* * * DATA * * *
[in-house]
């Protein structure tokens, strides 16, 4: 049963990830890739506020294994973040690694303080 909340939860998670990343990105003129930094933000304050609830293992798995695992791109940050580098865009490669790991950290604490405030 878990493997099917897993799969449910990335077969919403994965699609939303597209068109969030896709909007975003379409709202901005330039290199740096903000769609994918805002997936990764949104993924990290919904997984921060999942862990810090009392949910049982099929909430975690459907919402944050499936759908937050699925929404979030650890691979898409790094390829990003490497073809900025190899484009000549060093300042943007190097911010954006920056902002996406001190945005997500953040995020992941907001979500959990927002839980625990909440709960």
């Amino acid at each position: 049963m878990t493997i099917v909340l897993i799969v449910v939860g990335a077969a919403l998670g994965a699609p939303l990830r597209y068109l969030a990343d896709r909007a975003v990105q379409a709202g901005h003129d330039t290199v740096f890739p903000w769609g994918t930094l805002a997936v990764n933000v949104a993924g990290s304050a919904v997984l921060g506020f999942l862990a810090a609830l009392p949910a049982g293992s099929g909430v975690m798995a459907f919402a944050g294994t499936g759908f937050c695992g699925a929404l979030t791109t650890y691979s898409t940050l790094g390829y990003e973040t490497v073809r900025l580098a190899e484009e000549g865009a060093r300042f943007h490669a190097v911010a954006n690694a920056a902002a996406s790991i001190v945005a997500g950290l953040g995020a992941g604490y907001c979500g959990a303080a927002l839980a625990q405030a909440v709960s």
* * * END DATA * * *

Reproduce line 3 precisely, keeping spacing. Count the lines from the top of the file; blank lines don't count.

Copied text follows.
């Amino acid at each position: 049963m878990t493997i099917v909340l897993i799969v449910v939860g990335a077969a919403l998670g994965a699609p939303l990830r597209y068109l969030a990343d896709r909007a975003v990105q379409a709202g901005h003129d330039t290199v740096f890739p903000w769609g994918t930094l805002a997936v990764n933000v949104a993924g990290s304050a919904v997984l921060g506020f999942l862990a810090a609830l009392p949910a049982g293992s099929g909430v975690m798995a459907f919402a944050g294994t499936g759908f937050c695992g699925a929404l979030t791109t650890y691979s898409t940050l790094g390829y990003e973040t490497v073809r900025l580098a190899e484009e000549g865009a060093r300042f943007h490669a190097v911010a954006n690694a920056a902002a996406s790991i001190v945005a997500g950290l953040g995020a992941g604490y907001c979500g959990a303080a927002l839980a625990q405030a909440v709960s």